583P - Pre-op CEA influences interpretation of CEA dynamics for surveillance of recurrent colorectal cancer

Date 01 October 2012
Event ESMO Congress 2012
Session Poster presentation III
Topics Colon Cancer
Rectal Cancer
Presenter Dawn Chong
Authors D. Chong1, C. Phuan2, C. Tan2, L. Lee2, T. Aung2, C. Chua3, D.W.M. Tai3, I.B. Tan3
  • 1National Cancer Centre, 169610 - Singapore/SG
  • 2Medical Oncology, National Cancer Centre, 169610 - Singapore/SG
  • 3Dept. Medical Oncology, National Cancer Centre, 169610 - Singapore/SG



Serial serum carcinoembryonic antigen (CEA) assays are routinely performed following curative resection of colorectal cancer. The interpretation of post-op CEA dynamics in relation to pre-operative CEA values remains unclear. The aim of our study was to determine the value of pre-op CEA levels in interpreting subsequent rises in CEA for detection of recurrent disease.


We identified 699 patients who developed recurrent disease following curative resection of colorectal cancer. Patient's demographics, clinical and histopathologic characteristics, time to recurrence were evaluated in relation to pre-op CEA levels and CEA dynamics. Median time to recurrence was 20 months (95%CI: 27.3-35.0).


Prior to curative surgery, 49.5% of patients had a Pre-op CEA > 5 Ug/L (primary tumor is a “secretor”) whilst 50.5% did not have elevated pre-op CEA (“non-secretor”). The pre-op CEA value is prognostic (continuous variable, p < 0.01). During follow-up, all non-secretors and 58% of secretors achieved a trough CEA < 5 Ug/L. Achieving a trough CEA <5 Ug/L was associated with longer time to recurrence (HR 0.52, 95%CI: 0.36-0.73, p < 0.01). A new rise in CEA to > 5 Ug/L prior to relapse was observed in 51% of all patients. This new rise was more likely to be observed among patients whose initial primary was secretory (p < 0.01). The median time from new rise in CEA to clinical relapse was 2.4 months. This was not different between initial secretors and non-secretors. At clinical relapse, 82% of initial secretors vs 47% of initial non-secretors had elevated CEA (p < 0.01).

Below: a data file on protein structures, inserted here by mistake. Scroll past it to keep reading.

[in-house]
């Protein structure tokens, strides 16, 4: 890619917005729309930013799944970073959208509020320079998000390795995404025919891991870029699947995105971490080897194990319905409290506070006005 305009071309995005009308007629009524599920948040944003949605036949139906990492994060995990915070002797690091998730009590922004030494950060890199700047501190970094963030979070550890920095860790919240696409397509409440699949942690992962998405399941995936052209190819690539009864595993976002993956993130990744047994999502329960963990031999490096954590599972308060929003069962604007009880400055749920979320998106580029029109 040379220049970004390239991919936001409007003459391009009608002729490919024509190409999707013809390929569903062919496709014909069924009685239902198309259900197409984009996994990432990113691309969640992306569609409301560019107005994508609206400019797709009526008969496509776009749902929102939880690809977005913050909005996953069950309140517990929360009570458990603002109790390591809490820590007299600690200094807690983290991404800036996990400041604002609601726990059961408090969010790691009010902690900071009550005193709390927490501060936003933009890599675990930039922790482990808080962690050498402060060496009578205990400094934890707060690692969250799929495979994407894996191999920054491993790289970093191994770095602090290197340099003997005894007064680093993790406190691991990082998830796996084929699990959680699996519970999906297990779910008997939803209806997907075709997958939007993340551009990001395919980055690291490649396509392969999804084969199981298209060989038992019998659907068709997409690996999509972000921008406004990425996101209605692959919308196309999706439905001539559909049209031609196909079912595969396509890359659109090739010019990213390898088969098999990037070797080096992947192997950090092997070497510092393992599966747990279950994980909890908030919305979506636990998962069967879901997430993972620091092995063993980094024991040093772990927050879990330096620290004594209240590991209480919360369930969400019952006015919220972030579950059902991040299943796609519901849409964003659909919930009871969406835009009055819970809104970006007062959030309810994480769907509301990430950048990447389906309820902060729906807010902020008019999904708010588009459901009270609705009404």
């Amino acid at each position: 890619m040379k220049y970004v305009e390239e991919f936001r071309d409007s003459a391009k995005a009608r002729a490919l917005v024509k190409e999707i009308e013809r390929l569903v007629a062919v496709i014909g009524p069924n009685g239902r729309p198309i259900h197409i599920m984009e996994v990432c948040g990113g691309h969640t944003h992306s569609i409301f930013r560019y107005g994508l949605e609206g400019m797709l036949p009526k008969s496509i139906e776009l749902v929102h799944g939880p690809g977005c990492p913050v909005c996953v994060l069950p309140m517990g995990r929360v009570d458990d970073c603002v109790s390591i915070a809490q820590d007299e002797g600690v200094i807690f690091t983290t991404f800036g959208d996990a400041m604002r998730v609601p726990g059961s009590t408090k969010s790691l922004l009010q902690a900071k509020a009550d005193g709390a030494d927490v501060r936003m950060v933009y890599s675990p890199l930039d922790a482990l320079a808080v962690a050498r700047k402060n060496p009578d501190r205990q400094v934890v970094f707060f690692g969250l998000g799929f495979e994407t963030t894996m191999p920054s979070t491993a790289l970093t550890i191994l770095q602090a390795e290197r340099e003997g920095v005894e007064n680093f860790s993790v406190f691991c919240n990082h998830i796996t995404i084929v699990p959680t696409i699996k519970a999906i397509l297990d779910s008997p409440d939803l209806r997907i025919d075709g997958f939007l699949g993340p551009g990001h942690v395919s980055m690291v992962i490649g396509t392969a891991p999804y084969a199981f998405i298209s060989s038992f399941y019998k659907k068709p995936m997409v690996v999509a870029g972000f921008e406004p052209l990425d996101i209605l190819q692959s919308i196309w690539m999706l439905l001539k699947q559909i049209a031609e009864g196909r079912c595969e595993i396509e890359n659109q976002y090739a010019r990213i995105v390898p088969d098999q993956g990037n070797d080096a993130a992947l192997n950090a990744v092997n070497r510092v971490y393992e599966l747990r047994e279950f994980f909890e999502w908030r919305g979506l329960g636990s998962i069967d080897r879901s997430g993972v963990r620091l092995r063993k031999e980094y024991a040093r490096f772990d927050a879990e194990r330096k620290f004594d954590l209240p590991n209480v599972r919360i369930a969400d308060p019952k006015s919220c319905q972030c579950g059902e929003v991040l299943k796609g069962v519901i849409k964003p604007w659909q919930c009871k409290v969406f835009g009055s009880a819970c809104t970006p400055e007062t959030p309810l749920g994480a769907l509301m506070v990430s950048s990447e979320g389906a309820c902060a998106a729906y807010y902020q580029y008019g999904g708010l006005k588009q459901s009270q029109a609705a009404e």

Pre-operative CEA levels prior to initial surgery influence CEA dynamics post curative resection in patients with recurrent colorectal cancer. Among secretors, fall to baseline CEA is associated with longer time to recurrence. Among all patients, a new rise in CEA is more likely to occur in patients whose initial primary is secretory. Once this new rise occurs, median time to recurrence is 2.4 months and this duration is not dependent on initial secretory status.


All authors have declared no conflicts of interest.